In recent weeks, Facebook’s Portal unit has rolled out a number of new devices and features. Facebook’s video chat device is coming to the workplace, and Portal TV for watching video with friends during video calls is due out next month.
Today, Facebook begins shipping the Portal Mini and second-generation Portal smart display for $129 and $179, respectively. Both make voice and video calls on Facebook Messenger and WhatsApp, but using the two Facebook apps with Portal is not yet a comparable experience. More on that later.
The 10-inch second-generation Portal comes with some design changes. And Portal’s offerings for users have grown since Facebook’s first piece of internally made hardware hit store shelves a year ago. But the biggest addition this year is the introduction of WhatsApp, now Facebook’s most popular app, according to January 2019 App Annie analysis.
With more than a billion monthly active users, WhatsApp may also be one of the most widely used communication platforms on Earth, but Facebook appears to have made little effort to negotiate challenges when combining Facebook Messenger and WhatsApp contacts on a single device.
There’s still no way to satisfy the urge to like photos that appear on your screen — which is frankly kind of odd, since it seems like a way to reengage people who have chosen to use Facebook less often.
But at launch, the biggest problem with Portal is that no one seems to have considered the need to keep WhatsApp performance on Portal on par with that of Facebook Messenger.
Because WhatsApp on Portal devices uses WhatsApp Web, you can’t use a desktop version of WhatsApp or WhatsApp in a web browser while also using it on a Portal device.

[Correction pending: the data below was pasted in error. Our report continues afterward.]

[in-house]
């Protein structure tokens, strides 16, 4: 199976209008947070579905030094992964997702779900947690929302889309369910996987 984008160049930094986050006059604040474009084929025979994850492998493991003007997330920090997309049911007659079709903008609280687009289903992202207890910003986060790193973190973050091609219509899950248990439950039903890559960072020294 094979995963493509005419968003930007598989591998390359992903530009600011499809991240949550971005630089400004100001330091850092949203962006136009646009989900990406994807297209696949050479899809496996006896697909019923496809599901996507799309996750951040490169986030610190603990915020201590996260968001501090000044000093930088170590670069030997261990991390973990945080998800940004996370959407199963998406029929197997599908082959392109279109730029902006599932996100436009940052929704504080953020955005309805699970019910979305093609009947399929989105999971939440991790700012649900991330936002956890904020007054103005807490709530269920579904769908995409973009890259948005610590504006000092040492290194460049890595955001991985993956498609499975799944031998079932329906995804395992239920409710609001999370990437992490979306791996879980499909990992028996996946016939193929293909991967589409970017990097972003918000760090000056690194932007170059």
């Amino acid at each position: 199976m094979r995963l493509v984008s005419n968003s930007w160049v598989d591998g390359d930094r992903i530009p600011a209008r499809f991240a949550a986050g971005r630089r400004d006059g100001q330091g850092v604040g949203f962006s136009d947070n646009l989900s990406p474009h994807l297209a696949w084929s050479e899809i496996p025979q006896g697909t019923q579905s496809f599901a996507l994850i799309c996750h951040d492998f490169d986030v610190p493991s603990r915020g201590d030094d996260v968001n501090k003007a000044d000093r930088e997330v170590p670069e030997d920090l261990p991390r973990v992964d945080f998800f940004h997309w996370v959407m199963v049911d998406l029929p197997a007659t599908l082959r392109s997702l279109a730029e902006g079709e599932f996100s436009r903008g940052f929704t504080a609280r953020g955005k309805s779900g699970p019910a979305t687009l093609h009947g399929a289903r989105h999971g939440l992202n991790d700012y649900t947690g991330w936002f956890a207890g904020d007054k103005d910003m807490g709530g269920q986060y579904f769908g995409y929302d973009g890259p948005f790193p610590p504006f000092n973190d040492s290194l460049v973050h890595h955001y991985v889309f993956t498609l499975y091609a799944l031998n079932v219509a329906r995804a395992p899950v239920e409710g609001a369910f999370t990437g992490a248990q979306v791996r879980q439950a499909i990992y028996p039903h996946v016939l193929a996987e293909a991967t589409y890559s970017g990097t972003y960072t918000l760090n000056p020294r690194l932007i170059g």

Portal with WhatsApp does gets Smart Camera for automated video framing and pan movement, as well as Smart Volume to compensate and turn up volume when someone is speaking from a distance.
That you can’t do everything with WhatsApp that you can do with Facebook Messenger during a Portal video call does not come as much of a surprise. WhatsApp has always lagged behind Facebook Messenger in these kinds of features. A minimal user interface is nothing new for WhatsApp, and that didn’t delay its sharp rise to 1.2 billion monthly active users.
But what’s surprising is that the device can’t respond to voice commands to begin a WhatsApp voice or video call. Portal devices come with Alexa, but a Portal assistant handles voice commands for voice and video calls.
WhatsApp also does not appear to be incorporated into Photo Booth, a Portal app for sharing photos or video messages up to 30 seconds long. The absence of WhatsApp here is noteworthy since it’s the first way to use Portal to share media.
In terms of design, the second-generation Portal is a bit of a shift away from the original. Instead of a device with speakers on the front that looks a bit like a small television — like the second-generation Amazon Echo Show — the speakers on the second-generation Portal have been moved to the back of the device so that all you see is the screen.
In place of rounded edges, the second-generation Portal has sharp 90-degree dimensions akin to a photo frame.
When inactive, a Portal device turns into a digital photo frame that pulls pictures from Facebook. This spring, Facebook opened Superframe to include some of your Instagram shots and launched a dedicated app for photo management.
The first version of Portal came with a cap to block the camera, but the cap could be taken off and lost. Now the camera cover lives in the device. It seems like a small thing, but in my experience people without a cap to cover the camera are prone to unplugging the device out of fear that Facebook is watching them.
This summer, I wrote an op-ed about Facebook’s ambition to make interactive video calls with Portal devices, pointing out the good and the bad. At that time, WhatsApp for Portal was a definite highlight to look forward to, but what I didn’t expect is that Facebook would put so little effort into integrating WhatsApp into the device.
It still helps that Portal calls can let you keep a family in frame. A dedicated device for your video calls is still helpful, particularly for those of us with family in lots of different places who have made video calls a regular routine.
But WhatsApp with Portal needs some work if it is to utilize all of the device’s other features, from basic voice commands to augmented reality effects and the ability to send WhatsApp video messages.